Posted by Roz and Carrie on May 22, 2019
 
Rotary President Erik Kolomaznik thanks Michael Dupee for his interesting talk with a book, which will be presented in Michael’s name to a local library.

All Aboard the Revolution Rail

Michael Dupee introduced the Charlotte Shelburne Hinesburg Rotarians to an amazing new way to explore the spectacular scenery of the Adirondacks at their May 22 meeting. And by the end of his talk, Rotarians were planning to head for New York to ride the Revolution Rail.

If Revolution Rail sounds like an old-fashioned train trip, you’ve missed the “revolution” in their concept: Revolution Rail is a rail bike tour and you provide the power.

Mike and Rob Harte started working on the idea for Revolution Rail in late 2015. In July 2017, they opened their doors and offered their first rail bike tour, using five specialized rail bikes that Rob designed and built. The custom-built bikes offer pedals for each rider, are lightweight and quiet on the rails, unlike their commercially made counterparts, which are heavy and noisy.

Rob and Mike have grown their fleet to 15 guest bikes and two guide bikes, with two-seat and four-seat rider options. Special harnesses are available to accommodate toddlers.

Revolution Rail operates from Mother's Day to Halloween, with four trips per day out of the North Creek, New York, station, with 40 guests per trip. The two-hour out and back trip covers six miles through Adirondack forest canopy and over a historic trestle bridge over the Hudson River. 

Picture:
Rotary President Erik Kolomaznik thanks Michael Dupee for his interesting talk with a book which will be presented in Michael’s name to a local library.

 

Charlotte Shelburne Hinesburg Rotary

Trinity Community Room

May 22, 2019

 

President Erik Kolomaznik called the meeting to order and led the Pledge of Allegiance.

Keith Walsh read an invocation from “The Book of Awakening.”

 

Visitors include Mark Hammett and Mike Dupee.

 

Erik read the Four Way Test, reminding members to keep the Test in mind during the course of our every day lives.

 

Erik reported that the Board met on May 21 and have decided to move the Tuesday Board meetings to Thursdays at 7:30 am. Ric Flood suggested the Board send out a calendar of meetings for the next year.

 

The Board also discussed the question of “what is Rotary” and how best to answer. Chris Davis suggested a notecard with a universal answer. Richard Fox agreed with this idea but also felt having a personal answer would be more meaningful, so each week the Club will ask an individual member “why do you keep showing up? What brings you to Rotary?” 

 

This week, Linda Gilbert shared why she joined Rotary. When she was in the 7th grade, a teacher recommended she join student council. Her family was very service oriented, and her father belonged to Rotary. He would take her along to meetings, where she would be the only female. Her mother was the treasurer of the Club, although she was not allowed to join. Linda joined Rotary 15 years ago and found it fulfilled her desire for service in many ways. She likes the various opportunities the Club provides and she can jump in wherever she fits in, whether it’s parking cars, helping with school groups or going to Honduras.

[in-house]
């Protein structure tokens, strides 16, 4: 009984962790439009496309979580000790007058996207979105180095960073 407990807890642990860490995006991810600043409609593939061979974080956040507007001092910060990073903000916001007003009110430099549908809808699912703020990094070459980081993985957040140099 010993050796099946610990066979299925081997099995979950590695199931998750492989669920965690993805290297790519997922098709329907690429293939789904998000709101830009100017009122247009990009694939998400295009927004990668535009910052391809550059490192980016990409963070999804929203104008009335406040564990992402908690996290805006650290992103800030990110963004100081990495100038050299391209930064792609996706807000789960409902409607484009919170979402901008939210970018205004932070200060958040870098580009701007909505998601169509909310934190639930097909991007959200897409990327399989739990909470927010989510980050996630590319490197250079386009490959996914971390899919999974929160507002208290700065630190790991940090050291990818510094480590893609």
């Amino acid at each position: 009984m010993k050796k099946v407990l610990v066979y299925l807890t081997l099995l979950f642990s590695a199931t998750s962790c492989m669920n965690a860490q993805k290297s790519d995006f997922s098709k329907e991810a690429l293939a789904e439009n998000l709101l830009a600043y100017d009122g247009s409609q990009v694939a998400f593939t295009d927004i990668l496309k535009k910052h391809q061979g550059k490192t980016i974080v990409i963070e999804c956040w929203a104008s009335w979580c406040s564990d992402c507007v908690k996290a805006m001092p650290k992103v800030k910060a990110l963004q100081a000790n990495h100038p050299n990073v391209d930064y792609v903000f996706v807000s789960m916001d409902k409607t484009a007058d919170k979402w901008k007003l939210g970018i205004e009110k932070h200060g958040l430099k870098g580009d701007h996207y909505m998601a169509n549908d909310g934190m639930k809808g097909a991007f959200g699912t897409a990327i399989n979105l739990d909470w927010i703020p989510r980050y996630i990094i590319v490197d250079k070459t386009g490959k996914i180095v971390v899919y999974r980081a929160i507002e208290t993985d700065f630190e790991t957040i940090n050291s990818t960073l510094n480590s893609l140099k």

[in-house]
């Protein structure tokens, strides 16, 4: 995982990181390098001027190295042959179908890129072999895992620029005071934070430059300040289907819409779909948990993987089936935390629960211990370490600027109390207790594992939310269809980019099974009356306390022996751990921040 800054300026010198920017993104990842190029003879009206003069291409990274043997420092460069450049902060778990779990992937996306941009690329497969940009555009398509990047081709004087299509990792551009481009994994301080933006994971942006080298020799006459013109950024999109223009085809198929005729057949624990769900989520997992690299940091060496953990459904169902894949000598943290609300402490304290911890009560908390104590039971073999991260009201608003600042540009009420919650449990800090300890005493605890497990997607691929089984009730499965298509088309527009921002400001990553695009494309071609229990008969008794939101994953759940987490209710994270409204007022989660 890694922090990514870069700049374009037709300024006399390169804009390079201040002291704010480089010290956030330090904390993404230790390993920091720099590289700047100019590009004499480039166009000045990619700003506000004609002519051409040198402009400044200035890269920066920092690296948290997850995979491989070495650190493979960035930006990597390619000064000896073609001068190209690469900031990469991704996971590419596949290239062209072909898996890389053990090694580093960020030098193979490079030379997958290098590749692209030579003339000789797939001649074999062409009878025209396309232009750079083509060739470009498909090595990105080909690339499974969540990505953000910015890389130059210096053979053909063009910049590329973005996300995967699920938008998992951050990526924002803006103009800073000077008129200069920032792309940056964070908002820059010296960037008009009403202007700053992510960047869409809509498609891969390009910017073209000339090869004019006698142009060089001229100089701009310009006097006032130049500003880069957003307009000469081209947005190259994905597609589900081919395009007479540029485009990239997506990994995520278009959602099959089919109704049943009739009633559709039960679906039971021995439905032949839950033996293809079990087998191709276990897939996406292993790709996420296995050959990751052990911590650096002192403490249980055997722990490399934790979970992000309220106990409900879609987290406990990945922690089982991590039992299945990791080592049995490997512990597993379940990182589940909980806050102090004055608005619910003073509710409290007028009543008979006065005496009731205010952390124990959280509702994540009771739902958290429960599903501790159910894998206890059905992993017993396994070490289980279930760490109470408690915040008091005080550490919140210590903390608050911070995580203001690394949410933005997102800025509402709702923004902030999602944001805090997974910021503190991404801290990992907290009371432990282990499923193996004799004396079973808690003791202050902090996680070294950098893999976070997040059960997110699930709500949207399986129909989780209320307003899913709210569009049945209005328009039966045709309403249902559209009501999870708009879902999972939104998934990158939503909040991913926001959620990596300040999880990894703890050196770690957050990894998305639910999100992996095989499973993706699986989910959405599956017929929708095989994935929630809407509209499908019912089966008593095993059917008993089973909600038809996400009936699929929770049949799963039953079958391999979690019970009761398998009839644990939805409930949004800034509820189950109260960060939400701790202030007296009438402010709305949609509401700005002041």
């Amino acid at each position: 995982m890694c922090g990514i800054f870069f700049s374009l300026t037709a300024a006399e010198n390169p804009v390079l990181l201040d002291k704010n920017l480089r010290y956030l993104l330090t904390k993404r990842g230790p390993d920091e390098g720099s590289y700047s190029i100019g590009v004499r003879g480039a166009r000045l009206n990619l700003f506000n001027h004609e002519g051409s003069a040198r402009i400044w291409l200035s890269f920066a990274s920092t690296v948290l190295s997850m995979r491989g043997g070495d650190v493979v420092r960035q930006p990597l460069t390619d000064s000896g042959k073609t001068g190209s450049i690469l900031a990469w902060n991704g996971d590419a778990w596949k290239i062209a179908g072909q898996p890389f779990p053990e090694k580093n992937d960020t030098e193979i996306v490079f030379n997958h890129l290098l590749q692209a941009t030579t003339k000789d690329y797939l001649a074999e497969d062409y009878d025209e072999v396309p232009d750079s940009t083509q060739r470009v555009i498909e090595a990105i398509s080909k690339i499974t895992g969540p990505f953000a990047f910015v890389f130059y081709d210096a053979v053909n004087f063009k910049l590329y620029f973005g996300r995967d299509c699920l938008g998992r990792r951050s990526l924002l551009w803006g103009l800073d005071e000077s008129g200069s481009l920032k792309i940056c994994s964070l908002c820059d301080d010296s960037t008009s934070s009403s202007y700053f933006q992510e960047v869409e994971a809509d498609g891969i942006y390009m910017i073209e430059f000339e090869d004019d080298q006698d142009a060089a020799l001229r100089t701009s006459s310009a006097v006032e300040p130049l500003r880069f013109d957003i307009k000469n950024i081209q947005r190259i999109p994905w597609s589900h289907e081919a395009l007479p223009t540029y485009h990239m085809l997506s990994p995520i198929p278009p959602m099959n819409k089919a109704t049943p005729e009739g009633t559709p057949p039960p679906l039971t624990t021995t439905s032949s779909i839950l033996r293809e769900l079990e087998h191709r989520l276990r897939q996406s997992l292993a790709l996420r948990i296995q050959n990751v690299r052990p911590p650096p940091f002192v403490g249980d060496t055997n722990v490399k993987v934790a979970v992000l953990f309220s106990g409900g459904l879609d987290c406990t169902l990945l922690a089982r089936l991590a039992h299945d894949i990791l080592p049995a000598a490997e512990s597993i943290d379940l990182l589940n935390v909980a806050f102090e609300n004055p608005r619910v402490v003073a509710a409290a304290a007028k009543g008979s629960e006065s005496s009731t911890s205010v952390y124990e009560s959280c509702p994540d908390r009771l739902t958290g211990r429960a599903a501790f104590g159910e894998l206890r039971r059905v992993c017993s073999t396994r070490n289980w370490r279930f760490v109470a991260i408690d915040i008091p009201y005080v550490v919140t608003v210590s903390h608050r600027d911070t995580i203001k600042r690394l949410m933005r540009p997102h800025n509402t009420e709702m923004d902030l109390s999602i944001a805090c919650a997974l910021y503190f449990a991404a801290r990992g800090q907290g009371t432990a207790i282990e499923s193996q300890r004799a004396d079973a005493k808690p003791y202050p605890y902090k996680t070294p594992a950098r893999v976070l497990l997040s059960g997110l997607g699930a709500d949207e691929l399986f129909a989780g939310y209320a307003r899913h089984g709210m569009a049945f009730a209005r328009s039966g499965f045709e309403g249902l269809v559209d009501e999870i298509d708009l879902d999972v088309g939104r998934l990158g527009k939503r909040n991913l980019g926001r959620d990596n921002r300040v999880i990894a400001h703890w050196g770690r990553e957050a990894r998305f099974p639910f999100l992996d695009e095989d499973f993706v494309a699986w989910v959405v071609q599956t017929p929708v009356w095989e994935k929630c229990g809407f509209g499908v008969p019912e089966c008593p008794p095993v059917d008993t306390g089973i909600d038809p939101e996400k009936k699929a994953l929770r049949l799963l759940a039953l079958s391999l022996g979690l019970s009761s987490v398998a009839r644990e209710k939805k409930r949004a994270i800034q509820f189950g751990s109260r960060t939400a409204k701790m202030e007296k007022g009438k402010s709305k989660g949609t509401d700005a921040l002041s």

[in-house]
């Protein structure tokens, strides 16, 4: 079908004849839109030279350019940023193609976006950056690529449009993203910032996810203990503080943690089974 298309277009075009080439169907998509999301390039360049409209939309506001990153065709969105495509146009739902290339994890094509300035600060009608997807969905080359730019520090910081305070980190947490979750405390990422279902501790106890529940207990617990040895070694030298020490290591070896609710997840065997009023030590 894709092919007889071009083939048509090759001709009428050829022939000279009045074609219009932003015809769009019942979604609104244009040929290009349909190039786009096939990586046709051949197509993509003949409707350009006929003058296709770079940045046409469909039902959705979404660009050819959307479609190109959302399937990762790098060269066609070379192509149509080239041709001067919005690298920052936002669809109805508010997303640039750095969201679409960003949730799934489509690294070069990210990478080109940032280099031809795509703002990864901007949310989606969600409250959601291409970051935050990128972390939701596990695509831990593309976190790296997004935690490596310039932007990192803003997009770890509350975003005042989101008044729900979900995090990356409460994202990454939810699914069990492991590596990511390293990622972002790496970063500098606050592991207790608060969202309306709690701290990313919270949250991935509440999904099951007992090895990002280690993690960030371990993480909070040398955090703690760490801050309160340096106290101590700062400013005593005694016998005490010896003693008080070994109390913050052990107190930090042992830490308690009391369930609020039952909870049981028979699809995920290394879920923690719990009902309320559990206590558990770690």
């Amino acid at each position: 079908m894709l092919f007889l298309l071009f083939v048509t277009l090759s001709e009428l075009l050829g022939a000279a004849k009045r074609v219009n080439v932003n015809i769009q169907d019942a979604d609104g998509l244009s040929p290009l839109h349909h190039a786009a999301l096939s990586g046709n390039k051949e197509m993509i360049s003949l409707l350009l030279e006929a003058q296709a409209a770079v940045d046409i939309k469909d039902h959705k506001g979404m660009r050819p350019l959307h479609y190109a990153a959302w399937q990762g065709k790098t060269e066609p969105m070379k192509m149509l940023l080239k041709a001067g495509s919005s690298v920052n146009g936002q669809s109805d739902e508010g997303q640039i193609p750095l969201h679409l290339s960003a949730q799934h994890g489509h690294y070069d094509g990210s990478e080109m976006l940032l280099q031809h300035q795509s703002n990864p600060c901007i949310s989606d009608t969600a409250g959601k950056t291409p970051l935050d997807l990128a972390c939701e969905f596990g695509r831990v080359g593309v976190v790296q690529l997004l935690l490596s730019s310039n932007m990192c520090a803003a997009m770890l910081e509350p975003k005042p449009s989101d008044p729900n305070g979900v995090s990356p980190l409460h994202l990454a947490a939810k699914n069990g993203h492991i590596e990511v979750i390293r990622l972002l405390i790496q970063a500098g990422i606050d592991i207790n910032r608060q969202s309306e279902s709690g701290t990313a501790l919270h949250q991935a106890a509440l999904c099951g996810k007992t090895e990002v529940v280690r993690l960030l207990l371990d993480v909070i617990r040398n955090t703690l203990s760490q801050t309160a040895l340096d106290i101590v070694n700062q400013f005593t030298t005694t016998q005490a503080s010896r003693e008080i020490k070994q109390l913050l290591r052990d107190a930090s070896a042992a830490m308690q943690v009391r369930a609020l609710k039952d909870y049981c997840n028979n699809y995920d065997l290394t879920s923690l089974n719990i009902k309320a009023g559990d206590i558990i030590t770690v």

John Lowell will speak about his relationship with Rotary next week.

 

The Club needs to engage in membership growth. One on one conversations are the most effective way to recruit new members. Members are encouraged to invite people to join us at meetings and events. Matt Segal’s membership was unanimously approved. He will be inducted next week!

 

Trafton stood in as the Sergeant at Arms. Notable happy fines:

Schiavones are happy for the graduation of three grandchildren!

 

Our guest for this meeting was Michael Dupee, co-owner of Revolution Rail Company.

 

Mike and his business partner Rob Harte started working on the idea for Revolution Rail in late 2015. In July 2017, they opened their doors and offered their first rail bike tour, using 5 specialized rail bikes that Rob designed and built. The custom built bikes offer pedals for each rider, are lightweight and quiet on the rails, unlike their commercially made counterparts, which are heavy and noisy. 

Revolution Rail currently offers 4 trips per day out of the North Creek station, with 40 guests per trip. Rob and Mike have grown their fleet to 15 guest bikes and 2 guide bikes, with two and four seat rider options. Special harnesses are available to accommodate toddlers.

The two hour out and back trip covers 6 miles through Adirondack forest canopy and over a historic trestle bridge over the Hudson River. Trips are $40 per person and reservations are recommended. 

 

Erik adjourned the meeting at 8:34 am.

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